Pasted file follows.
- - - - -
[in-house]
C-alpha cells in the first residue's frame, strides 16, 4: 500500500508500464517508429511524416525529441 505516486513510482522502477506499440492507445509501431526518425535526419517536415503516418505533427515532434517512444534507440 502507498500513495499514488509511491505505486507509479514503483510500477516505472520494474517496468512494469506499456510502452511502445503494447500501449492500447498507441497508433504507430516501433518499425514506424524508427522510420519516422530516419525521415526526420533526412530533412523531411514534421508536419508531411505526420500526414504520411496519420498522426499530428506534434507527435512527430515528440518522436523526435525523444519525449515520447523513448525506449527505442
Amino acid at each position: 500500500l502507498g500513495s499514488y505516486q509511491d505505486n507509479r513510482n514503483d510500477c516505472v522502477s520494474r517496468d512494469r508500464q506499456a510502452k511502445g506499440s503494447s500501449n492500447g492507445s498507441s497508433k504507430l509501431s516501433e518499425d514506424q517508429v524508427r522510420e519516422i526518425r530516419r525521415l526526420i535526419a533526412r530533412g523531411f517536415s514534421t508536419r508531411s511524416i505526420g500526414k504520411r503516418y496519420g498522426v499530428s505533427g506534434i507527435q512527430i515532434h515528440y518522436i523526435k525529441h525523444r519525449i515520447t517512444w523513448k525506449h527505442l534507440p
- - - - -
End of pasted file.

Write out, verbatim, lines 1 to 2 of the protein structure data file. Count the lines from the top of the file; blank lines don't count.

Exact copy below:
[in-house]
C-alpha cells in the first residue's frame, strides 16, 4: 500500500508500464517508429511524416525529441 505516486513510482522502477506499440492507445509501431526518425535526419517536415503516418505533427515532434517512444534507440 502507498500513495499514488509511491505505486507509479514503483510500477516505472520494474517496468512494469506499456510502452511502445503494447500501449492500447498507441497508433504507430516501433518499425514506424524508427522510420519516422530516419525521415526526420533526412530533412523531411514534421508536419508531411505526420500526414504520411496519420498522426499530428506534434507527435512527430515528440518522436523526435525523444519525449515520447523513448525506449527505442